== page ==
…, in A&A, most successful attacks are possible because of a defensive failure on the part of your opponent.

    unless it’s a trap or the opponent is leaving 3-4 units for you to risk a straffe or sacrifice the territory.  This is a very key aspect to being able to advance on the allies with Japan against a competent allied player.



  • I like the initial idea. Didn’t Robert E.Lee use much this “strategic attack through tactical defense” using the advantages of both ?

    In A&A, tactical defense is either an economic attack (say, Axis holding Caucasus) or a positional attack (in a ‘light KJF’ an Allied fleet have only to survive in Solomons) setting up a dangerous ‘fork’ between deeper targets (Borneo, Dutch East Indies).

    Technology (intrinsic in unit ratings) is only a small part of defender’s advantage in A&A. On land, that’s ~1.15x for optimal attackers (6inf 3art 1tnk = 35 IPC slightly better than defending 10inf = 30 IPC). At sea, it can be more, between the ‘pure defensive fleets’ of sets of (1car 2ftr). They still benefit from some ‘attack-oriented’ submarines added.

    Multi-power defender’s advantage is more important - up to 1.41x for two countries or 1.73x for three, if they are equal. Even if unequal, a few British with minimal attack on their own still help US fleet survive in Solomons.

    Often the Allies have some economic advantage in a KGF, but not enough to overcome the 1.41x 1.15x of Germany defending against UK+US. Then it’s better if one of the powers switches to another domain of force (say, fleet, or strategic bombing) letting the other alone to do an easier land offensive after the economic imbalance increases.



  • The original post was exactly like one of my first. You oversold the value of your advice. Unlike Bunnies I think it is ok to start a discussion just to get the dialogue going. This game is absolutely set up for attack. If you are the axis you must attack. As the Allies you must counter attack. Russia is one of the few places where you can just plan an elaborate defense, but still you need to counter attack from time to time. A key historical point regarding this game is that these countries did not start out with much of the natural resources they needed to wage war. This was why Japan started in Manchuria and the Nazis made such a push for the caucus oil fields. Similar to history Axis and Allies forces countries to expand in order go gather these resources in the form of IPCs. The only country that is somewhat self-sufficient is the US. All defense in this game should be geared towards devastating counter attacks or to intimidate your opponent to not attack somewhere.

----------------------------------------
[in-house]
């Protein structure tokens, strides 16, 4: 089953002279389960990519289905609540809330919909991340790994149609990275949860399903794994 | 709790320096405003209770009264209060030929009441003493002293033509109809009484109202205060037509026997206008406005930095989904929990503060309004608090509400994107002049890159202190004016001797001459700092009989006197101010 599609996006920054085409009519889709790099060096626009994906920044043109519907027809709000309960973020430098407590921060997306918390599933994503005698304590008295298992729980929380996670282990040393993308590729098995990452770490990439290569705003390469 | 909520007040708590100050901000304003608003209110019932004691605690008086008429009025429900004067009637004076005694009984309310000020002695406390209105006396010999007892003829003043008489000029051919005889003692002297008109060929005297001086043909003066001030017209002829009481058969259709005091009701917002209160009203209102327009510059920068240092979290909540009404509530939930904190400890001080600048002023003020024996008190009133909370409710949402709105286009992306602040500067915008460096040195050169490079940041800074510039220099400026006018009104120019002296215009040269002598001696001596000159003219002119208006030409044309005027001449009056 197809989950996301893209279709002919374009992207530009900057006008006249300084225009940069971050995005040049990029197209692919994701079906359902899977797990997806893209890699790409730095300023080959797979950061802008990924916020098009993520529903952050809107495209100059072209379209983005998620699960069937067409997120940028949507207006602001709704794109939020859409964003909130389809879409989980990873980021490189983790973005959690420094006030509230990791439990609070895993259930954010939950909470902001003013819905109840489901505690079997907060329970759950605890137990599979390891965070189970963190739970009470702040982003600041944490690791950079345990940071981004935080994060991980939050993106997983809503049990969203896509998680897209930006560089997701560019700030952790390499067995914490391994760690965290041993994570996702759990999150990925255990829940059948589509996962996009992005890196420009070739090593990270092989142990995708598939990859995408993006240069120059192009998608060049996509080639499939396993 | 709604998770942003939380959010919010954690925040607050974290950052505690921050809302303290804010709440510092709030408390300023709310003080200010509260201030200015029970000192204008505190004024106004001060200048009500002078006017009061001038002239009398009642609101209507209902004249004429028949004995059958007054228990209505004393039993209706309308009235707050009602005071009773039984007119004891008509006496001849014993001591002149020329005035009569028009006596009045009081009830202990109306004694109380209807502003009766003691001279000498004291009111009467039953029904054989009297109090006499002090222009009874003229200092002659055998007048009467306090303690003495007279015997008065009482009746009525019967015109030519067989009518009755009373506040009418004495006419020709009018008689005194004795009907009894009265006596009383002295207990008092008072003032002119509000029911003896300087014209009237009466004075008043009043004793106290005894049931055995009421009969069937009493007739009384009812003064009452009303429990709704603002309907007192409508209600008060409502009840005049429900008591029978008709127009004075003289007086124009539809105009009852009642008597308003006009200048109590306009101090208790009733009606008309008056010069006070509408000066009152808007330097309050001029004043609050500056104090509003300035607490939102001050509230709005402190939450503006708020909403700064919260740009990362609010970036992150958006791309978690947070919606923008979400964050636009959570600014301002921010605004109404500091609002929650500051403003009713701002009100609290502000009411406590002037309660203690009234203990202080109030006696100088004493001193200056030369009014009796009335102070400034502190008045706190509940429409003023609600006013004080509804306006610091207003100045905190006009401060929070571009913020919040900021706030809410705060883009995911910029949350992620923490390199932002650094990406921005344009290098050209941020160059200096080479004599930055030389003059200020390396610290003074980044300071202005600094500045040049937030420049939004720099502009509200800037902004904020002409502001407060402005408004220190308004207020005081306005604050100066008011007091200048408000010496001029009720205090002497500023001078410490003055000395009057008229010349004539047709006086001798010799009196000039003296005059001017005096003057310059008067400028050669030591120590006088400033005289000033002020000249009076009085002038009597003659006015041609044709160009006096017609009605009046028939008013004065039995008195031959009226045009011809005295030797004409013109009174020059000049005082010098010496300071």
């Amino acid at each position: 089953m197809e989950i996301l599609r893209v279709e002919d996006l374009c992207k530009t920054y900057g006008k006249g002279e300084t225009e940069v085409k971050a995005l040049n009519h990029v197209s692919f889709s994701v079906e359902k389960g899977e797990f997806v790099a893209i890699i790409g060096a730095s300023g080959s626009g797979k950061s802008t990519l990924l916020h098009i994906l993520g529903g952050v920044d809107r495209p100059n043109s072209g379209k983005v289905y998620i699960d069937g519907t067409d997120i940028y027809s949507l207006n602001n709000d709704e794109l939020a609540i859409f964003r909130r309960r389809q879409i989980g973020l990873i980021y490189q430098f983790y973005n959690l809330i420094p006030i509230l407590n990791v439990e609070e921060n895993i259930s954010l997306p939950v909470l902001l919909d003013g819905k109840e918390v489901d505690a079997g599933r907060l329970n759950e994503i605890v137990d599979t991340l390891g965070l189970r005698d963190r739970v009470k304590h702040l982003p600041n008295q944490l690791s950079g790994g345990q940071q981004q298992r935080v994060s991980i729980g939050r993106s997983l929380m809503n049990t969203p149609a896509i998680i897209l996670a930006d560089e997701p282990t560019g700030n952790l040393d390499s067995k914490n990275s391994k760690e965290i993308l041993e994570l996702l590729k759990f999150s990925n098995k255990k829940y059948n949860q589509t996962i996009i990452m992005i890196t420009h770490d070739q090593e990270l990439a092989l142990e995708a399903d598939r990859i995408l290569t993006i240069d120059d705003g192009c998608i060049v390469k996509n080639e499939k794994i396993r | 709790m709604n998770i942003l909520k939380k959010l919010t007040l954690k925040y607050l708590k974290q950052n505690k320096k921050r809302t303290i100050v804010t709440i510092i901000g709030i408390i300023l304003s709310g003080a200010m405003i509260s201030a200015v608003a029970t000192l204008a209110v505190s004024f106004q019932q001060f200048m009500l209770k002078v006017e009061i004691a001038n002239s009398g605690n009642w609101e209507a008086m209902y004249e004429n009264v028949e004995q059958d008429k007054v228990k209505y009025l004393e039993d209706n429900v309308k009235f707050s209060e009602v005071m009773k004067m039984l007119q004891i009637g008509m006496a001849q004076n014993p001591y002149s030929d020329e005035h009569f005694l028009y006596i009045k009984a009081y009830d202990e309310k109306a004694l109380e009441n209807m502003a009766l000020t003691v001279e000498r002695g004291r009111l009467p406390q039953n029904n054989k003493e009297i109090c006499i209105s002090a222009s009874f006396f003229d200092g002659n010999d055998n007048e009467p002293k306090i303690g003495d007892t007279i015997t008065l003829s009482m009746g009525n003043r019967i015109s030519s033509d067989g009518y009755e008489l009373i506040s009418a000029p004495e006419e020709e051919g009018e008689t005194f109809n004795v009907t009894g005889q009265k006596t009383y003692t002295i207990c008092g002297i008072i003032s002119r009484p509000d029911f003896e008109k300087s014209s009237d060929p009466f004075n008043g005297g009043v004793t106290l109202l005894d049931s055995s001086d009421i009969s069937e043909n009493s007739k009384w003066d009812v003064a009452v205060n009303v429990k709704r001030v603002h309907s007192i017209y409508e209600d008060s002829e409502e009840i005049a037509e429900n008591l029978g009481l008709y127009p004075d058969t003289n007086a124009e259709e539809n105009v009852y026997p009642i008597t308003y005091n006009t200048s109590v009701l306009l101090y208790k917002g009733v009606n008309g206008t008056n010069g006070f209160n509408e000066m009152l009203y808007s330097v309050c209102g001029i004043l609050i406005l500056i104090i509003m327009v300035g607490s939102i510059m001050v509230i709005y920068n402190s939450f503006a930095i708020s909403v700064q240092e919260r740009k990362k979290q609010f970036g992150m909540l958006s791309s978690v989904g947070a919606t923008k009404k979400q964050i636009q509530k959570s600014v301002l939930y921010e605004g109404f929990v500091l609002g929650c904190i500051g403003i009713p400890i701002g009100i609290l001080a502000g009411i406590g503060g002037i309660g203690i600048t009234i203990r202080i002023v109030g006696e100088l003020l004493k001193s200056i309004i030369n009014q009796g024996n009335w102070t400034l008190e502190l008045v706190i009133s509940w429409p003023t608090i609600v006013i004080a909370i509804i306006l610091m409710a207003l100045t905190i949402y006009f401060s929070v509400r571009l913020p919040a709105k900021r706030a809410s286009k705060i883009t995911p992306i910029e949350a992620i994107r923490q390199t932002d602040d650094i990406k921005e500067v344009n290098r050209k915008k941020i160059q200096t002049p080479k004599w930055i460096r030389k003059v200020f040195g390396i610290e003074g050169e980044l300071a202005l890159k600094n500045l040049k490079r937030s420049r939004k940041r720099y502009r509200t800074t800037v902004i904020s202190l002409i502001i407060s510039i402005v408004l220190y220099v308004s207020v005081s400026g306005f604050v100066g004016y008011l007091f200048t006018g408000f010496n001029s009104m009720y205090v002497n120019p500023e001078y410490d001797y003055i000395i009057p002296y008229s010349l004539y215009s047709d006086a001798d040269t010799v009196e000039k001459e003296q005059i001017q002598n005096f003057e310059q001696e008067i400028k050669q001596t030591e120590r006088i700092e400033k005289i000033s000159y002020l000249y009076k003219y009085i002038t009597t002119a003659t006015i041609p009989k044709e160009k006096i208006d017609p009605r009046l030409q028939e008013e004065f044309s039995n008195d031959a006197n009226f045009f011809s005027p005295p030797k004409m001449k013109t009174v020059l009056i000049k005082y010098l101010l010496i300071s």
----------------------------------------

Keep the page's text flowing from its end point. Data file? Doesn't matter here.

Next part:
• I disagree completely. The basic defense premise being touted here is static defense. Once that point is reached the only thing the defending player is hoping to do is try and last an extra turn or two. If Russia is holed up in Moscow that player better have his team mates at the gates of Berlin.

    No the best defense in A&A is mobile defense. Basically what an attacking player is trying to do is swap his cheap inf boys for the defenders hard assest, fighters and tanks. A decent player should always being aiming to defend from a counter attacking/smack position. Leave a territory with a couple of inf but be prepared to go back in hard if neccessary if lost.

    p.s. That is why fighters are superior to tanks;

    Hmmm
    Heres a scenario.

    Russian player A:

    Attacks 2 Jap inf with 6 inf and 1 fighter. Gets on average 2 hits. (Jap player gets none on defense)
    Jap player counter attacks and lands 6 hits to kill the inf. The russian player lands 2 hits on defense.

    The russian player killed 12pt but lost 18pt.

    Russian player B

    Attacks 2 jap inf with 3 inf + 1 art and 3 tanks. Gets on ave 2.5 hits. (Jap player gets none on defense)
    Jap player counters and lands 6 hits first round. The russian player lands 3 hits in total.

    The russian player killed 15pt but lost all 28pt.

    Which Russian player would be in the better position to do yet another counter-smack?